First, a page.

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Last Updated: Monday, 28 May 2007, 22:01 GMT 23:01 UK
End culture of spin, says Harman
Harriet Harman
Briefing the media first is 'wrong and divisive', says the minister
The "culture of spin" in the government must come to an end, Constitutional Affairs Minister Harriet Harman says.

She said there was "dismay" plans to give police new anti-terror powers to stop and search were released to the press before MPs knew of them.

"We must turn over a new leaf to win back the trust and confidence of the British people," she said.

Ms Harman - a candidate for Labour's deputy leadership - said important plans must first go to parliament.

It was "wrong and divisive" MPs, cabinet ministers and members of ethnic minority communities should learn of government plans through the media, she added.

Consideration of plans to increase security and counter-terrorism are too important to be handled by way of newspaper briefing
Harriet Harman

The proposals to allow police to stop and question anyone in the UK under new anti-terror laws have been criticised, with opponents warning that plans to ask people about their identity and movements may harm community relations.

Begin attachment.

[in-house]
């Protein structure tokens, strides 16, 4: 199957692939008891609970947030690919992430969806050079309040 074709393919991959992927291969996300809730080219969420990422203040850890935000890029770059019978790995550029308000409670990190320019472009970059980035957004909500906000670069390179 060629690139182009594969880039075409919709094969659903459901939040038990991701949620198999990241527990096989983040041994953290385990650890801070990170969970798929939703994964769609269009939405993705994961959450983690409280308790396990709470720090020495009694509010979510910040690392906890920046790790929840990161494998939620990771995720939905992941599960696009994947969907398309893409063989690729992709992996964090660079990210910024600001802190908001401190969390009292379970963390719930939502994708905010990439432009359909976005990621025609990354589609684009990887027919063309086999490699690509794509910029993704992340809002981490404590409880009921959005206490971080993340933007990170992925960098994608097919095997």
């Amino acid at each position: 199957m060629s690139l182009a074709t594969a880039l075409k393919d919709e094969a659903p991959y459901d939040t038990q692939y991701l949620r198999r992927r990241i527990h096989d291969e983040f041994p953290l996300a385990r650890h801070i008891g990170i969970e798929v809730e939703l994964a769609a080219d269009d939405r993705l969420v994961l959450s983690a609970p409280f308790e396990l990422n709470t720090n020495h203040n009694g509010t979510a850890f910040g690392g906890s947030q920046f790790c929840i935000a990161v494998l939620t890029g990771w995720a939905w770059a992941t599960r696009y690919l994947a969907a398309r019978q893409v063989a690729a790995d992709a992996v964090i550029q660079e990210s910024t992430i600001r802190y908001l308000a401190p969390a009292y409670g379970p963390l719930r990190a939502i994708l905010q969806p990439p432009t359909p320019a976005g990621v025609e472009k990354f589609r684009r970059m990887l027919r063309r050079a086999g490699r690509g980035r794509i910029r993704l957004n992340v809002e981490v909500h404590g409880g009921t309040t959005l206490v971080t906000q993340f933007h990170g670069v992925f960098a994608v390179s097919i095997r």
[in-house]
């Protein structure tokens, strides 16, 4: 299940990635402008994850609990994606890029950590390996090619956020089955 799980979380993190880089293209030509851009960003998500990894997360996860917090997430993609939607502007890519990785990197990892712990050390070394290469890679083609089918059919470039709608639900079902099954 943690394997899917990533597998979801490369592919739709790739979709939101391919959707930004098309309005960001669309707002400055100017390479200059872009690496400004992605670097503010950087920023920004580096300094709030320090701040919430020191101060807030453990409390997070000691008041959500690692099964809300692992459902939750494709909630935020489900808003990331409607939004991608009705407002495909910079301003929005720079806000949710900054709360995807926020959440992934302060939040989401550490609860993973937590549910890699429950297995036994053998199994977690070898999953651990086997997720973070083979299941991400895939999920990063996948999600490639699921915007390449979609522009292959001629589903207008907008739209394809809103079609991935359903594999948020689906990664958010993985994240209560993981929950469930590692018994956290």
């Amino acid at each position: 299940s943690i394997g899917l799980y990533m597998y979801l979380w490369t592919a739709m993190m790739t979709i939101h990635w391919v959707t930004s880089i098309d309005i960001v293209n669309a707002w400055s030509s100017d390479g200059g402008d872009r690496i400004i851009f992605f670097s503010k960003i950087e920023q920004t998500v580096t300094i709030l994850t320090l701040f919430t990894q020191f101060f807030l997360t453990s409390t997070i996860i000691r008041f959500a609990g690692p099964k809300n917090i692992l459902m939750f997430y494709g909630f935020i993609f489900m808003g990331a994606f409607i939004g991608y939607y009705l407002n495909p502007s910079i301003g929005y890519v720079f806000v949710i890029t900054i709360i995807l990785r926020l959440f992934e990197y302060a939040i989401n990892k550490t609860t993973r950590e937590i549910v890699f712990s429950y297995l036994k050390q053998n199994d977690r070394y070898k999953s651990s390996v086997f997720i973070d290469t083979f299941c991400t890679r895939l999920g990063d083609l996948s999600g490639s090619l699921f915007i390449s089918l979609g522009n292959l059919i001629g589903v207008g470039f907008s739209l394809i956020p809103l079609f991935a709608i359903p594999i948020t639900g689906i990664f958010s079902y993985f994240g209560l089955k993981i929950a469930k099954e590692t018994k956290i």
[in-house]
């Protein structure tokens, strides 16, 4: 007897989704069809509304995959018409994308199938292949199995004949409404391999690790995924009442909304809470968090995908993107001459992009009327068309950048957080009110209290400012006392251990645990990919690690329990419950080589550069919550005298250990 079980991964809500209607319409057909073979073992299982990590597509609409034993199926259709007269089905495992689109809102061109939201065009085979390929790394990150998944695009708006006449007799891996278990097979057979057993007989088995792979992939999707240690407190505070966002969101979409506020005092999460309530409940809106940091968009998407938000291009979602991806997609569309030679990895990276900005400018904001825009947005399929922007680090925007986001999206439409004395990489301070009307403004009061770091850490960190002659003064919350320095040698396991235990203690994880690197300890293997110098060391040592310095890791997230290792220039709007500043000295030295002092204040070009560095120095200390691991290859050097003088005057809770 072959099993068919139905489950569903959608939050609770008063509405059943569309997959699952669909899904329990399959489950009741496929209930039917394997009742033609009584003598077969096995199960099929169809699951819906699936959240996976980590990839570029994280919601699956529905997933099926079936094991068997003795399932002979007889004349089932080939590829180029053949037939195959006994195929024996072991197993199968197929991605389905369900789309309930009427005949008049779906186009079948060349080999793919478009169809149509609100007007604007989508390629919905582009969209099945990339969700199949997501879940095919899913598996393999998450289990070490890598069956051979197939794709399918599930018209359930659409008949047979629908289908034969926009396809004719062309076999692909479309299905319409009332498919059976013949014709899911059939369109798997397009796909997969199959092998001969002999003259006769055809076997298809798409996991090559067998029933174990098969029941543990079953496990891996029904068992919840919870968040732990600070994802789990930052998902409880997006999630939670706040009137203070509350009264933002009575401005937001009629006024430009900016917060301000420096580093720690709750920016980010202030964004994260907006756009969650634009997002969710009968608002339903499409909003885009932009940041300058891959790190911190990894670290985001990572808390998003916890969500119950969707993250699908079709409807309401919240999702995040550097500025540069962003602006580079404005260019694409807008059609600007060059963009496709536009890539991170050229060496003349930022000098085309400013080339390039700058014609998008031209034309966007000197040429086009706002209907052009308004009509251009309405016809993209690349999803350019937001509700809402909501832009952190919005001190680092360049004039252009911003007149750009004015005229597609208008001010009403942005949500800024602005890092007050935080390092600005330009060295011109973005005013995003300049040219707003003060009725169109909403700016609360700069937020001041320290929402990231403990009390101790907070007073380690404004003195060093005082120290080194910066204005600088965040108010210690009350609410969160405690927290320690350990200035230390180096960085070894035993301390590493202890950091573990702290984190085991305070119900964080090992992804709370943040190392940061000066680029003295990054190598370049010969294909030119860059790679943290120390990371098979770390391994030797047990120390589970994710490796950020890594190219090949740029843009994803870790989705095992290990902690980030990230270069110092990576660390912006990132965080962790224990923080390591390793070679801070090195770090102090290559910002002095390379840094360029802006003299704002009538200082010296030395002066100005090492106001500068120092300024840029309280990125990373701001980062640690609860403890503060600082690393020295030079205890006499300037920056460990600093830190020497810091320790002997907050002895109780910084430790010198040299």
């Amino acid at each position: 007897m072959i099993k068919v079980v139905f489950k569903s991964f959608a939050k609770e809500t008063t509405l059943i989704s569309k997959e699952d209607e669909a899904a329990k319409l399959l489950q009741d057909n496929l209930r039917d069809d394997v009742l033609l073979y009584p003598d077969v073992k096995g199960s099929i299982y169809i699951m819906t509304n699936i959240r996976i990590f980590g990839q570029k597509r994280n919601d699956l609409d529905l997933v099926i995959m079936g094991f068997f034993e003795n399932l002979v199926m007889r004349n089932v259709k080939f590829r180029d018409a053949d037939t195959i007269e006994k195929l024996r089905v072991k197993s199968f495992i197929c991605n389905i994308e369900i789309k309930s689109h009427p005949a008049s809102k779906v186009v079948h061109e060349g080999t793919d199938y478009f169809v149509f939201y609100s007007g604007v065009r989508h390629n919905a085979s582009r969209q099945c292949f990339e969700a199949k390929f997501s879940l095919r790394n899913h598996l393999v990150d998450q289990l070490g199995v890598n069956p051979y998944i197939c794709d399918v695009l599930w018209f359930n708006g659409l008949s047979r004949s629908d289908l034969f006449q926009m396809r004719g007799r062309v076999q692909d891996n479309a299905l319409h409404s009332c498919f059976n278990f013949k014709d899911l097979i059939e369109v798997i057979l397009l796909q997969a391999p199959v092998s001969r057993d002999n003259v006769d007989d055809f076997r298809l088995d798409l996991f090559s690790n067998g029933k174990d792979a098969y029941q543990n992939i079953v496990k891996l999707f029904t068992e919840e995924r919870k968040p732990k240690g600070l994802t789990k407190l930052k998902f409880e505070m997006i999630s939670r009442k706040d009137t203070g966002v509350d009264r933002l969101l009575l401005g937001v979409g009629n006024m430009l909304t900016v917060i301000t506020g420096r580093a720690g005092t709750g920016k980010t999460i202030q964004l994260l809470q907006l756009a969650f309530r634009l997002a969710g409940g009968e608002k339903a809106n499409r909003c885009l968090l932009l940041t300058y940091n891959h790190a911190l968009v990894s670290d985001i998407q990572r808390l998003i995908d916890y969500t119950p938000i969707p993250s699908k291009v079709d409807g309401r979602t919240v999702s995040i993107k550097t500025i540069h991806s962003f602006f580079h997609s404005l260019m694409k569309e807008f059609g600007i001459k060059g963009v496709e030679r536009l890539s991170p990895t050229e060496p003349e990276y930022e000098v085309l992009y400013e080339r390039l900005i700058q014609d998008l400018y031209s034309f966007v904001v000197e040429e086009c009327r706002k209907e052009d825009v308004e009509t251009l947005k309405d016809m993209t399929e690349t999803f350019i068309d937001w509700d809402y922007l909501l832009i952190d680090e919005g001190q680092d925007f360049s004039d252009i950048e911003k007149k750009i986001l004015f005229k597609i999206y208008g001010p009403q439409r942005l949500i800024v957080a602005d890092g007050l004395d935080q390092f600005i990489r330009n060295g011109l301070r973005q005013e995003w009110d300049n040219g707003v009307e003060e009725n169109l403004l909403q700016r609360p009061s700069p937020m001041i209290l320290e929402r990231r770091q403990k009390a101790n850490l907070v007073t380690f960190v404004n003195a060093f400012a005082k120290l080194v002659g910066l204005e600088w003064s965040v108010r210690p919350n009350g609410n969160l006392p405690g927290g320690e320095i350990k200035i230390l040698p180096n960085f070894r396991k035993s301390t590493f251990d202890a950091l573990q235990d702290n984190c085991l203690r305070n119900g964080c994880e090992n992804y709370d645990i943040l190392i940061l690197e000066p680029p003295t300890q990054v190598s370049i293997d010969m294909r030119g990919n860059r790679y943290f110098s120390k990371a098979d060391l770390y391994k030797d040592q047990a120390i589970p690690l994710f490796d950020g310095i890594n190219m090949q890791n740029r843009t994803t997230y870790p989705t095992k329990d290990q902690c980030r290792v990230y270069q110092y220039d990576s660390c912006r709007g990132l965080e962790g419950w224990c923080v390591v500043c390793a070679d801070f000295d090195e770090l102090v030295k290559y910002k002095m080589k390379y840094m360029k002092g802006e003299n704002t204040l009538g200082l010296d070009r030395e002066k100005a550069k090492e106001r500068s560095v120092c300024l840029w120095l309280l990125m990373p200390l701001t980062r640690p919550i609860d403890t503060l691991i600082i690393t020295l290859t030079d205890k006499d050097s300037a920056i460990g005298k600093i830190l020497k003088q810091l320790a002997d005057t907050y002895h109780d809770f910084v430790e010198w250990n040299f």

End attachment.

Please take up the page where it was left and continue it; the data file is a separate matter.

Northern Ireland Secretary Peter Hain - also in the running for deputy leader - said care must be taken not to alienate whole communities.

But Home Office minister Tony McNulty said there would be plenty of time for consultation.

Organisations representing police and the Muslim community said they were not aware of any consultation before the plans were floated in the press on Sunday.

'Surprising'

Ms Harman said: "We must have once and for all an end to briefings and spin.

"Consideration of plans to increase security and counter-terrorism are too important to be handled by way of newspaper briefing.

"We need to build consensus on the difficult issues of how we make this country safe, protect civil liberties and strengthen links with Muslim communities.

Former police minister John Denham - who now chairs the House of Commons Home Affairs Committee - told BBC Radio 4's World at One programme he had not heard senior police officers making a case for this sort of power.

"What does seem surprising is that the government don't seem to have based this on representations and clear, detailed evidence from the police service itself.

"That is what is going to be very important to many politicians and members of the public."




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